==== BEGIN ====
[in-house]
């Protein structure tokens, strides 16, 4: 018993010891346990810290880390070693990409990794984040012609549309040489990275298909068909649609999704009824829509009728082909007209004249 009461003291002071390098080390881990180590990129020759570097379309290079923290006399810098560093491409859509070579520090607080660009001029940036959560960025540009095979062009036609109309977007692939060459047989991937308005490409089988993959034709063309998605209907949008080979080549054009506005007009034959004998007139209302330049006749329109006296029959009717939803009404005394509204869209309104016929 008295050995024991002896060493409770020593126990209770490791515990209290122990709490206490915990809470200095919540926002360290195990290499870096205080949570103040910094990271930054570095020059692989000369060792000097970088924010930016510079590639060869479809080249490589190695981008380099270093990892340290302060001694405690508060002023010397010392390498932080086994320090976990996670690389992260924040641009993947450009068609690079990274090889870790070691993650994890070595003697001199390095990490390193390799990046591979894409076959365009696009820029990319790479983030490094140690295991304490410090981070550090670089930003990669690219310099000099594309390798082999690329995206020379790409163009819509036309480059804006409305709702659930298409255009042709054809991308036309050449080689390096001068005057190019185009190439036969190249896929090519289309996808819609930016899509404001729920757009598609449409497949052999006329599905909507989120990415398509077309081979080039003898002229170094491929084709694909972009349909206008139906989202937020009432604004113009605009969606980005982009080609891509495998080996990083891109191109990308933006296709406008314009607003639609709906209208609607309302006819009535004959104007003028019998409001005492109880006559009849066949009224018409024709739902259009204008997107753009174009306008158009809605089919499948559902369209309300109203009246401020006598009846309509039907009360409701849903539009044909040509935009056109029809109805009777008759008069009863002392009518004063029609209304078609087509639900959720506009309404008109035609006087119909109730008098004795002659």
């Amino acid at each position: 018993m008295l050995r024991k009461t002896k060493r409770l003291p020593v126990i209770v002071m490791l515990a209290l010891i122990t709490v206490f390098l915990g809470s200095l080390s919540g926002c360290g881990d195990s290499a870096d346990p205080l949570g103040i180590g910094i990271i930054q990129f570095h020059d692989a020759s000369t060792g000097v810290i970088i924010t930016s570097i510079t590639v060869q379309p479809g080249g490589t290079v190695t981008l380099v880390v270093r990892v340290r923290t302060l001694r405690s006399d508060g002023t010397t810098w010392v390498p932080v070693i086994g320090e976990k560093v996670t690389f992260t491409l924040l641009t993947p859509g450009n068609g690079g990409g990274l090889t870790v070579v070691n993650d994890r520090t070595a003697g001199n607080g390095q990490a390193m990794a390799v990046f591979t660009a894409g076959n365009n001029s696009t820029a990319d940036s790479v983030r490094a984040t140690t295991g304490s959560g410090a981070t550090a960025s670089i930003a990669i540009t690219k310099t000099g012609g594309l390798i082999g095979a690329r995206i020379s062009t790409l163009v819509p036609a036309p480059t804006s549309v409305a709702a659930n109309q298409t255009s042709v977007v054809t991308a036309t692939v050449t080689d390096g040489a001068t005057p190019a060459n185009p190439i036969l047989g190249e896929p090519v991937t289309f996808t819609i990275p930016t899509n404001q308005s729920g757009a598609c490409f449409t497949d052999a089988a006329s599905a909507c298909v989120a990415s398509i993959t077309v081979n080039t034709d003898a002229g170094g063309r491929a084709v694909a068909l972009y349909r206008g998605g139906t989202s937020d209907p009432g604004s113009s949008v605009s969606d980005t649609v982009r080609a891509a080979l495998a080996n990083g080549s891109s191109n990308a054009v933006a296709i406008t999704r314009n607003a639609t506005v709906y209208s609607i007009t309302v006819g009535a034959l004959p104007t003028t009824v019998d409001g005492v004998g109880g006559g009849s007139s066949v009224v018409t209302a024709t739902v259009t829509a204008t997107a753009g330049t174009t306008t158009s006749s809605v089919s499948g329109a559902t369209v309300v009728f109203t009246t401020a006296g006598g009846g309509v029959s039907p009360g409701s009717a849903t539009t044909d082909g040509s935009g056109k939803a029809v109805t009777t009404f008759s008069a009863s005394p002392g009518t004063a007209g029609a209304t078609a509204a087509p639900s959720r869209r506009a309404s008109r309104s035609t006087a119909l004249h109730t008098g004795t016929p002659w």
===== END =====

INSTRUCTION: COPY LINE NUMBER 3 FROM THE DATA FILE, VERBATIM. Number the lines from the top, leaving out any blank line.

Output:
């Amino acid at each position: 018993m008295l050995r024991k009461t002896k060493r409770l003291p020593v126990i209770v002071m490791l515990a209290l010891i122990t709490v206490f390098l915990g809470s200095l080390s919540g926002c360290g881990d195990s290499a870096d346990p205080l949570g103040i180590g910094i990271i930054q990129f570095h020059d692989a020759s000369t060792g000097v810290i970088i924010t930016s570097i510079t590639v060869q379309p479809g080249g490589t290079v190695t981008l380099v880390v270093r990892v340290r923290t302060l001694r405690s006399d508060g002023t010397t810098w010392v390498p932080v070693i086994g320090e976990k560093v996670t690389f992260t491409l924040l641009t993947p859509g450009n068609g690079g990409g990274l090889t870790v070579v070691n993650d994890r520090t070595a003697g001199n607080g390095q990490a390193m990794a390799v990046f591979t660009a894409g076959n365009n001029s696009t820029a990319d940036s790479v983030r490094a984040t140690t295991g304490s959560g410090a981070t550090a960025s670089i930003a990669i540009t690219k310099t000099g012609g594309l390798i082999g095979a690329r995206i020379s062009t790409l163009v819509p036609a036309p480059t804006s549309v409305a709702a659930n109309q298409t255009s042709v977007v054809t991308a036309t692939v050449t080689d390096g040489a001068t005057p190019a060459n185009p190439i036969l047989g190249e896929p090519v991937t289309f996808t819609i990275p930016t899509n404001q308005s729920g757009a598609c490409f449409t497949d052999a089988a006329s599905a909507c298909v989120a990415s398509i993959t077309v081979n080039t034709d003898a002229g170094g063309r491929a084709v694909a068909l972009y349909r206008g998605g139906t989202s937020d209907p009432g604004s113009s949008v605009s969606d980005t649609v982009r080609a891509a080979l495998a080996n990083g080549s891109s191109n990308a054009v933006a296709i406008t999704r314009n607003a639609t506005v709906y209208s609607i007009t309302v006819g009535a034959l004959p104007t003028t009824v019998d409001g005492v004998g109880g006559g009849s007139s066949v009224v018409t209302a024709t739902v259009t829509a204008t997107a753009g330049t174009t306008t158009s006749s809605v089919s499948g329109a559902t369209v309300v009728f109203t009246t401020a006296g006598g009846g309509v029959s039907p009360g409701s009717a849903t539009t044909d082909g040509s935009g056109k939803a029809v109805t009777t009404f008759s008069a009863s005394p002392g009518t004063a007209g029609a209304t078609a509204a087509p639900s959720r869209r506009a309404s008109r309104s035609t006087a119909l004249h109730t008098g004795t016929p002659w």